I took Psychology, Sociology & beginning Chemistry.  Having failed Quantitative Analysis and Qualitative Analysis chemistry at the University of Illinois, beginning Chemistry was easy.  I got two A’s and a B.  To overcome my learning disability I figured out I could memorize if my body was moving.  To keep the knowledge in my brain, I had to use it constantly.   And I found if I read for short periods, then got up to put a load of laundry in and then back to reading, that worked too.   As an adult I’d found a way around the challenges my learning disability.

I completed my prerequisites and applied for the nursing program.    I was told there were hundreds of applicants and only a small number of spots available in the nursing program.  I was told my chances were slim.  I just smiled as I wasn’t in charge of this journey.  I was in the next class. I remember thinking on the first day of orientation, “What am I doing here?”

I found I was good at the clinical rotations but slugged through the nursing theory.  If it made sense, I was all over it, but if it didn’t, it was harder to remember.  At graduation the other young grads asked me what hospital I would apply to?  “Haven’t thought about that yet,” was all I could say.  When I did look at hospitals, I was offered night shifts.  I knew that wouldn’t work for my family.  So I found myself a nurse but why had I done this?  Where was I to go next?

4 Responses to “The Accidental Lactation Teacher – From housewife/mother to airline secretary, to student to nurse to practitoner to teacher Part Two”

  1. Susan Mocsny Thomas says:

    Loved this! Never would have guessed you had an LD in addition to your LC! Just goes to show you how many brilliant people learn differently. Long time no see since I left SoCal with my ex to Massachusetts in 1996. (Used to be Susan Baker.)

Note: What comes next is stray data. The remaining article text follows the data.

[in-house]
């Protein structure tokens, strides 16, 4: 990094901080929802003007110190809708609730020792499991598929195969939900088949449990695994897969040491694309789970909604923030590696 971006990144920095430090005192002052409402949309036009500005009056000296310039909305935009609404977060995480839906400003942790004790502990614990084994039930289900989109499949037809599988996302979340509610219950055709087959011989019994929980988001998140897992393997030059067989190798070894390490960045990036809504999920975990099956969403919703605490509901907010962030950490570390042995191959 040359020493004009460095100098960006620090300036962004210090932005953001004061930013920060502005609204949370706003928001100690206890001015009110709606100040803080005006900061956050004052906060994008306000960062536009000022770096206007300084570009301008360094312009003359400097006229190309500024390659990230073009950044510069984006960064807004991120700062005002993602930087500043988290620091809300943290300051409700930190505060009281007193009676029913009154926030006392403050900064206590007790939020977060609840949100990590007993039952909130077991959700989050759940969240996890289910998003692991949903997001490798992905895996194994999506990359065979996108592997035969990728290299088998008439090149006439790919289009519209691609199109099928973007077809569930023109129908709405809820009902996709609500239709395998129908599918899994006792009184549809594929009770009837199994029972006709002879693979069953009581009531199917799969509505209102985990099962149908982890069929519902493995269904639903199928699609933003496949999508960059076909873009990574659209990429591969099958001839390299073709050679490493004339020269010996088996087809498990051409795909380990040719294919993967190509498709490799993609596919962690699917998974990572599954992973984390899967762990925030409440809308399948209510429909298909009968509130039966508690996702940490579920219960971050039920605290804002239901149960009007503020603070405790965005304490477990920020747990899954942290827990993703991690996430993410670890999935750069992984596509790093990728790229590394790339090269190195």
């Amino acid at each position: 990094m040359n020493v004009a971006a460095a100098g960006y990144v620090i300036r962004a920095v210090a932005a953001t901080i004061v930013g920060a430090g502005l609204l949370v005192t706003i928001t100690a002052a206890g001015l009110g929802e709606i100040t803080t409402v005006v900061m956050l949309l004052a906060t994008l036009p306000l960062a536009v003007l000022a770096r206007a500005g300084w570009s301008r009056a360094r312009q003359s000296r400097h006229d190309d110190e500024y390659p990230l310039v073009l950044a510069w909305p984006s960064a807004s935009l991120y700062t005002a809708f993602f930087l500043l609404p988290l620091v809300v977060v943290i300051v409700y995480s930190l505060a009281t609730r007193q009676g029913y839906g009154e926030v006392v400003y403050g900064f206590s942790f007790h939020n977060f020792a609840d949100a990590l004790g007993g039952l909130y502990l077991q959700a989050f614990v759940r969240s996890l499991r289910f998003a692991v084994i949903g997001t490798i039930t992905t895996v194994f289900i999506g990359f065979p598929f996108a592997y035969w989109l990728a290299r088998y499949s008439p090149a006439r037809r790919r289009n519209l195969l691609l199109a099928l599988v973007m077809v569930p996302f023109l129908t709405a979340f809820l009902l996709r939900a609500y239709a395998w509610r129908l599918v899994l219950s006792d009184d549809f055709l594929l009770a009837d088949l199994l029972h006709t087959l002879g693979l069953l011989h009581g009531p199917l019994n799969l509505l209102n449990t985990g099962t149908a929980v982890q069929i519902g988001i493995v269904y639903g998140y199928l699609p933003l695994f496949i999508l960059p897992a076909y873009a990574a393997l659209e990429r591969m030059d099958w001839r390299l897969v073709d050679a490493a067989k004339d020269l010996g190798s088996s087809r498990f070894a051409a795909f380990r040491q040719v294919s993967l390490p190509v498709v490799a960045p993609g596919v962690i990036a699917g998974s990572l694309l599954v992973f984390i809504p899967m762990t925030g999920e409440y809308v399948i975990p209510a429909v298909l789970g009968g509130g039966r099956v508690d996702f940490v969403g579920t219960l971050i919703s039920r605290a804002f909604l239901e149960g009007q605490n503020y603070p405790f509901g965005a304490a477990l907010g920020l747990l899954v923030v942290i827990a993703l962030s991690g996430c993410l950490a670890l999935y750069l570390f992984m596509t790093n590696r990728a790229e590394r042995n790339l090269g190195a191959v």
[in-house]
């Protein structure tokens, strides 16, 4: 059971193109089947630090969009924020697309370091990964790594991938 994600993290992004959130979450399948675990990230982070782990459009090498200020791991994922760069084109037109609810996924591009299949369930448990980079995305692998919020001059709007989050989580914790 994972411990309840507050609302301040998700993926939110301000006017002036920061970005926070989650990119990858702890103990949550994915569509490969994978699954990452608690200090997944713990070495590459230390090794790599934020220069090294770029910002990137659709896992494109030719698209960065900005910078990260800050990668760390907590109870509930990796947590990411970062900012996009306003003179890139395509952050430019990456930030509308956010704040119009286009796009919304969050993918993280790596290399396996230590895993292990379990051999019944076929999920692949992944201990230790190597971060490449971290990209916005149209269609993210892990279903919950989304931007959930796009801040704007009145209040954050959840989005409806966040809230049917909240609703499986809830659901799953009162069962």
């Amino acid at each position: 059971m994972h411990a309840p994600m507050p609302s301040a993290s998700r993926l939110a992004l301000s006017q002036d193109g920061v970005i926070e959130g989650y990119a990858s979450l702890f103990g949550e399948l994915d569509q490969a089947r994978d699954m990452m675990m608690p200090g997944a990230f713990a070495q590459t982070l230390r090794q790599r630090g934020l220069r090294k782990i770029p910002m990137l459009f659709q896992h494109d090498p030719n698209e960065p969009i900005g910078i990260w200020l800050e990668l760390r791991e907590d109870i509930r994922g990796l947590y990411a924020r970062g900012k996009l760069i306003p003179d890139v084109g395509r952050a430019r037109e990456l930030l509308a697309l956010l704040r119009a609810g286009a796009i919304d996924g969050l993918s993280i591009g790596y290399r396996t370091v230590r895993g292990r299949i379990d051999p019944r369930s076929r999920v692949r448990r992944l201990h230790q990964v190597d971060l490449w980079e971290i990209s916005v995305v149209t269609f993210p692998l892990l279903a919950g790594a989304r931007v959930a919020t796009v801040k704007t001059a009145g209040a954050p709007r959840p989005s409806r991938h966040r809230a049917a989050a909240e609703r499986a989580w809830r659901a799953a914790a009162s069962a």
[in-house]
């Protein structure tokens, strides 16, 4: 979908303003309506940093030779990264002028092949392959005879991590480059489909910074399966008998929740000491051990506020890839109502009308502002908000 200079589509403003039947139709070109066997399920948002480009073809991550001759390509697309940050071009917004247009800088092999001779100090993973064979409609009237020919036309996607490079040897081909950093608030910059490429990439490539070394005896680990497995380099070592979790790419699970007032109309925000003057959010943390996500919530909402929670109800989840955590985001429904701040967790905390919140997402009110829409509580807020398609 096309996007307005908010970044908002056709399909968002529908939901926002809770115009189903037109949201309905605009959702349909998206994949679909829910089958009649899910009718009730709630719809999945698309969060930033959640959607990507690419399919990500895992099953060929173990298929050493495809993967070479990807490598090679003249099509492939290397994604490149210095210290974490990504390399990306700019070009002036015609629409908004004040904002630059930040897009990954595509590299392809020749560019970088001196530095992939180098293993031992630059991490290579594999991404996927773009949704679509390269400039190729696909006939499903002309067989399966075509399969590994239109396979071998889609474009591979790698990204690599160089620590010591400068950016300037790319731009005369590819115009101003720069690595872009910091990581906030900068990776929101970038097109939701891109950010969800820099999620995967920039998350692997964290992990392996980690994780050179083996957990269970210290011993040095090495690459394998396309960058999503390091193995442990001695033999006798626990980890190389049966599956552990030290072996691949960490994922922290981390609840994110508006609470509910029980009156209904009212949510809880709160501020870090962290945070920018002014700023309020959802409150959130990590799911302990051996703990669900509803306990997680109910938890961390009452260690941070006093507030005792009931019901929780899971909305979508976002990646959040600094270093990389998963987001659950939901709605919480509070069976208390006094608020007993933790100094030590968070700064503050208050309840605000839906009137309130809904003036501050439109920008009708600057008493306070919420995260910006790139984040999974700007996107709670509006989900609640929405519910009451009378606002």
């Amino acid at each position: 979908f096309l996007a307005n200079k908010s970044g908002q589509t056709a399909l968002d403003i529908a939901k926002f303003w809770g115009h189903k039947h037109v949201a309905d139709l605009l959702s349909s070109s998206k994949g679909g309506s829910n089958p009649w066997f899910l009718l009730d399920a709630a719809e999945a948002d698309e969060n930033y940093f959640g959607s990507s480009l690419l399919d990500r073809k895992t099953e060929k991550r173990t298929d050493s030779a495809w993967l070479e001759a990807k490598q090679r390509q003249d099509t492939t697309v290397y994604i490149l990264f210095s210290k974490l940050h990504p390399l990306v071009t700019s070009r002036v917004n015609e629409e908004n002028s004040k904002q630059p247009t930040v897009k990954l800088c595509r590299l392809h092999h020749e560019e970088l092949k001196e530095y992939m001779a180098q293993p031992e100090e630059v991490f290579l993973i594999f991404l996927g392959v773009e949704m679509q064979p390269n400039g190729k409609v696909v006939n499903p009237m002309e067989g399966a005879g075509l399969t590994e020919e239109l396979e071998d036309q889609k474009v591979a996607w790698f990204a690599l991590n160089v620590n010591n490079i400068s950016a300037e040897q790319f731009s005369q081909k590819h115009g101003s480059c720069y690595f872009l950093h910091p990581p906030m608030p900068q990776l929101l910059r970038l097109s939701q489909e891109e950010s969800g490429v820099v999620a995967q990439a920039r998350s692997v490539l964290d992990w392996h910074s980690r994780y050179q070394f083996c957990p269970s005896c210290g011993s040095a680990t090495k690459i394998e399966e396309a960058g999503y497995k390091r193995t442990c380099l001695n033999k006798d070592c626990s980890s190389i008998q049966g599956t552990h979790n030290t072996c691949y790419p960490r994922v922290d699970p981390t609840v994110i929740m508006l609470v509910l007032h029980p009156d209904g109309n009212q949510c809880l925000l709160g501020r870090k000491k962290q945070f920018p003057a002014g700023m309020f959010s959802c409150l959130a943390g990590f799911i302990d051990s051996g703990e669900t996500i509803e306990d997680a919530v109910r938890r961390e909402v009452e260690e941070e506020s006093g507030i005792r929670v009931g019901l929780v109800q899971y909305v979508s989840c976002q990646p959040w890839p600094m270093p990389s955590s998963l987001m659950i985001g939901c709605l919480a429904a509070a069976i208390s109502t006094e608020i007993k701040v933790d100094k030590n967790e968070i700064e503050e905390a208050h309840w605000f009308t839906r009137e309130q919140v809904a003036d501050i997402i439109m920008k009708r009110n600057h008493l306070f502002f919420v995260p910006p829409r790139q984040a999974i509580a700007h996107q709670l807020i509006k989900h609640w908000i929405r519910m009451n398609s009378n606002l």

2. Kendall Cox says:

    Such an inspiration! So glad you listened to those persistent messages you received along the way to continue your journey to lactation teacher. You have taught and mentored so many over the years.

  3. Dianne Neilson says:

    Just received this gift of your article from a thoughtful LC friend….it’s been many years Kittie but I will never forget you and your wonderful support as our pediatric nurse practitioner in Pasadena for Brett & Brie as well as your reassurance with beginning breastfeeding and encouragement to pursue my LC education and credentials…one of the most rewarding choices in my life! Have to share that Brie just made me a grandma last week! Best week….best role….birth doula, mom, pp doula/LC and grandma! She made me proud! Hoping you are well and enjoying life wherever you are. Our home has been Seattle these past 15 yrs and now retirement bound. Doug sends his love too.

  4. Pat Rizzo says:

    Thanks for sharing. Life’s journey takes interesting turns. So glad you listened to your inner voice. You have affected many lives as an LC.

RSS feed for comments on this post. And trackBack URL.

Leave a Reply